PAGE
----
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agues Anglo-Saxon Chronicle Annals appear August began bishop Black Death brought bubo-plague buboes burials buried Cambridge Canterbury cause century chapter China Chronicle church churchyard corrupt Council dead died disease dysentery Edinburgh Edward England English sweat entry epidemic ergotism Europe famine fever French friar gaol harvest Henry VIII Hist hospital houses infection influenza Ireland John July king king's labour lepers lepra leprosy leprous letter lord malady manor courts mayor medieval mentioned monastery monks murrain Norwich November October outbreak Oxford parish register Parliament period persons pest pestilence pestilential physician Piers the Ploughman plague in London poor population prevalence prisoners probably records reference reign Roger Roger of Howden Rolls series says scarcity Scotland Scots season September smallpox soil St Albans Stow Stow's sweating sickness symptoms town Tudor Tudor period typhus villages week whole William of Newburgh writes
Page 389 - Where wealth accumulates, and men decay : Princes and lords may flourish, or may fade ; A breath can make them as a breath has made ; But a bold peasantry, their country's pride, When once destroyed, can never be supplied. A time there was, ere England's griefs began, When every rood of ground maintained its man...
Page 668 - So spake the grisly terror, and in shape, So speaking and so threatening, grew tenfold More dreadful and deform. On the other side. Incensed with indignation, Satan stood Unterrified, and like a comet burn'd, That fires the length of Ophiuchus huge In the arctic sky, and from his horrid hair Shakes pestilence and war.
Page 81 - And the leper in whom the plague is, his clothes shall be rent, and his head bare, and he shall put a covering upon his upper lip, and shall cry, Unclean, unclean.
Page 667 - As one who, long in populous city pent, Where houses thick and sewers annoy the air, Forth issuing on a summer's morn, to breathe Among the pleasant villages and farms Adjoin'd, from each thing met conceives delight ; The smell of grain, or tedded grass, or kine, Or dairy, each rural sight, each rural sound...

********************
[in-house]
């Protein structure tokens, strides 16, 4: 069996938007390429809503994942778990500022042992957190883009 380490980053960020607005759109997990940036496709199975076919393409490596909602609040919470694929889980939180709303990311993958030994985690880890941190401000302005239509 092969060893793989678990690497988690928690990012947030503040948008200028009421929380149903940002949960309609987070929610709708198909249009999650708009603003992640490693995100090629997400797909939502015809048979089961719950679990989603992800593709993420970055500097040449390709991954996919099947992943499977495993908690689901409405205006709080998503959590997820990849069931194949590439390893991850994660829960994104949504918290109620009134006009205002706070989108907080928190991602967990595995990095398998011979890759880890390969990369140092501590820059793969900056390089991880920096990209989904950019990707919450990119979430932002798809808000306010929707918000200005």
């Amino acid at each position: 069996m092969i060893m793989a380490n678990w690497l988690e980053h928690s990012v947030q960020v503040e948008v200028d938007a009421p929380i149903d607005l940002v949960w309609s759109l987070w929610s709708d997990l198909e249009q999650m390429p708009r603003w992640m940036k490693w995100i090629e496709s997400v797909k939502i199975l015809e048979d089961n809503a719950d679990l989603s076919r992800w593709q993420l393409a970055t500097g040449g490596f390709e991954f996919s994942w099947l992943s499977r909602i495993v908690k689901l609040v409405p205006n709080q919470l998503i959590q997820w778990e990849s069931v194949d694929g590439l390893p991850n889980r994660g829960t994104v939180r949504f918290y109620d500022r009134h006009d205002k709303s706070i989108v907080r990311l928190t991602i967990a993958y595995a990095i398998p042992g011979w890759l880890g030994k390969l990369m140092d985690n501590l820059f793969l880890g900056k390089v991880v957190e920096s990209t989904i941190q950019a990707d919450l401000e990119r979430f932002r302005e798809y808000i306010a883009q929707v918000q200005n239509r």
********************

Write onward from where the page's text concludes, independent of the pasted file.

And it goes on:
Page 588 - As when to them who sail Beyond the Cape of Hope, and now are past Mozambic, off at sea north-east winds blow Sabean odours from the spicy shore Of Araby the Blest ; with such delay Well pleased they slack their course, and many a league Cheer'd with the grateful smell old Ocean smiles...
Page 392 - For look in what parts of the realm doth grow the finest, and therefore dearest wool, there noblemen and gentlemen : yea, and certain Abbots, holy men, no doubt, not contenting themselves with the yearly revenues and profits that were wont to grow to their forefathers and predecessors of their lands...
Page 393 - By reason whereof a marvellous multitude and number of the people of this realm be not able to provide meat, drink and clothes necessary for themselves, their wives and children, but be so discouraged with misery and poverty, that they fall daily to theft, robbery, and other inconveniences, or pitifully die for hunger and cold...
Page 326 - FORGET six counties overhung with smoke, Forget the snorting steam and piston stroke, Forget the spreading of the hideous town; Think rather of the pack-horse on the down, And dream of London, small, and white, and clean, The clear Thames bordered by its gardens green...
Page 392 - All their household stuff", which is very little worth, though it might well abide the sale, yet being suddenly thrust out, they be constrained to sell it for a thing of nought. And when they have wandered abroad, till that be spent, what can they then else do but steal, and then justly pardy be hanged, or else go about a begging.
Page 392 - I cannot tell whereof taking occasion, began diligently and busily to praise that strait and rigorous justice, which at that time was there executed upon felons, who, as he said, were for the most part twenty hanged together upon one gallows. And, seeing so few escaped punishment, he said he could not choose, but greatly wonder and marvel, how and by what evil luck it should so come to pass, that thieves nevertheless were in every place so rife and rank. Nay, sir...